There was a time when the battle for vector creation dominance was a heated battle between Adobe Illustrator and Macromedia Freehand. Illustrator was the dominant player, but not by much. Freehand users were extremely loyal, and the application offered many features that are still absent in Illustrator to this day. All of that changed in 2005 when Adobe acquired Macromedia and discontinued Freehand completely.
Freehand users were absolutely furious. To this day, Illustrator faces no real competition in the professional vector art creation world.
Out of nowhere (for me anyway), a group called Free Freehand has filed an antitrust lawsuit against Adobe Systems, Inc., alleging that Adobe has violated federal and state antitrust laws by abusing its dominant position in the professional vector graphic illustration software market.
I suspect that the group is seeking to have the code for Freehand sold to another party for active development, or donated to the open source community. At this stage of the game, I’m not sure if anyone could resurrect Freehands popularity among professional designers. Illustrator is a great program, and as part of the Adobe Creative Suite it is a staple product for every professional designer; a group that doesn’t take well to drastic change. But it will certainly be interesting to follow the lawsuit.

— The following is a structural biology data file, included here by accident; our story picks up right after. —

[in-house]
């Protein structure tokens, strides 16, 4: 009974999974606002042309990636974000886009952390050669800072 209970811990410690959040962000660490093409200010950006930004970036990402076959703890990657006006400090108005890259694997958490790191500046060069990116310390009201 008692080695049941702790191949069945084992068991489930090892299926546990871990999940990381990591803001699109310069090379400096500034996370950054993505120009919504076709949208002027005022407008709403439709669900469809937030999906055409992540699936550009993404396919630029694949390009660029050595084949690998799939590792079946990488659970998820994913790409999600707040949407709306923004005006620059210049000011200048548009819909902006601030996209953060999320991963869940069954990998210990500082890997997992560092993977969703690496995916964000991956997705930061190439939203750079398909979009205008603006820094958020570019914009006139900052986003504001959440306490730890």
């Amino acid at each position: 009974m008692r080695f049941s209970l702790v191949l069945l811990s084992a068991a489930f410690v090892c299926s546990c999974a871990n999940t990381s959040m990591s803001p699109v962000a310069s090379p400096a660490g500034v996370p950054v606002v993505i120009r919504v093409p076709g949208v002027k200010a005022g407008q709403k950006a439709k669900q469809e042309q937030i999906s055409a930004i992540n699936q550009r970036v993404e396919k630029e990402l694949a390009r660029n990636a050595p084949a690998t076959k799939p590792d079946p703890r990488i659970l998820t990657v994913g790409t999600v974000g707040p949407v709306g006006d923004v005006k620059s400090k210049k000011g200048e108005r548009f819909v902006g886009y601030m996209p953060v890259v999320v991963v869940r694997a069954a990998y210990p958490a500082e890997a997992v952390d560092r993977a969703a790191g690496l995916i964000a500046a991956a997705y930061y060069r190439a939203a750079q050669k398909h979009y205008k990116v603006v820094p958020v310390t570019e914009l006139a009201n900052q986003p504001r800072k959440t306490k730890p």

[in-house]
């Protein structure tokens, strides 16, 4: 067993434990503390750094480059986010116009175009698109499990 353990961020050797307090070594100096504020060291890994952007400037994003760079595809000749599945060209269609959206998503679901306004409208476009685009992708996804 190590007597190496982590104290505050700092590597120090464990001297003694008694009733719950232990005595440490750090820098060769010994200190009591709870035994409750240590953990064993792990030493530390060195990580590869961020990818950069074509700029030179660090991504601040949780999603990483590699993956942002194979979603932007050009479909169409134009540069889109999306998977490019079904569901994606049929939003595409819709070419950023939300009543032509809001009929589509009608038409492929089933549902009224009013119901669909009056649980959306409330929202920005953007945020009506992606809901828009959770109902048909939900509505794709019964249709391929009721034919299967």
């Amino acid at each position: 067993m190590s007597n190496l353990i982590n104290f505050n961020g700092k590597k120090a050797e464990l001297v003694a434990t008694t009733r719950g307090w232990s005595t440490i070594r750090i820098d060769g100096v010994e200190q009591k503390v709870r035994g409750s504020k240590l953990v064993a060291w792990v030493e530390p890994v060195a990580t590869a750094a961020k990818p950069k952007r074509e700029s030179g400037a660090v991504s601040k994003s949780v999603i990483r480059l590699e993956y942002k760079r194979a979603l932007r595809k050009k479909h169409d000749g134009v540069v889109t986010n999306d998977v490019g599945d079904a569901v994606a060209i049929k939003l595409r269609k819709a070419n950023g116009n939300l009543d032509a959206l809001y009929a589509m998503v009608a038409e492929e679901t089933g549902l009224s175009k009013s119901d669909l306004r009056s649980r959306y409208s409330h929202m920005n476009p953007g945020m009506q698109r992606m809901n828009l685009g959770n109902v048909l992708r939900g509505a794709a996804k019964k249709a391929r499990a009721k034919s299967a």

Details are sketchy, but we got our hands on one copy of the new Microsoft TV Dinner, expected to ship any day now. An unboxing video isn’t available, but the only thing inside beside the dinner was an instruction sheet containing the following: (more…)
CSS3 is the technology behind most of the eye-catching visuals on the Web today, but the official documentation can be dry and hard to follow. Luckily, The Book of CSS3 distills the heady technical language of the CSS3 specification into plain English, so you can get started on your next project right away.
With real-world examples and a focus on results, The Book of CSS3 shows you how to transform ordinary text into stunning, richly detailed web pages fit for any browser. You’ll master the latest cutting-edge CSS features, like multi-column layouts, borders and box effects, and new color and opacity settings. You’ll also learn how to:
- Stylize text with fully customizable outlines, drop shadows, and other effects
- Create, position, and resize unlimited background images on the fly
- Spice up static web pages with event-driven transitions and animations
- Apply 2D and 3D transformations to text and images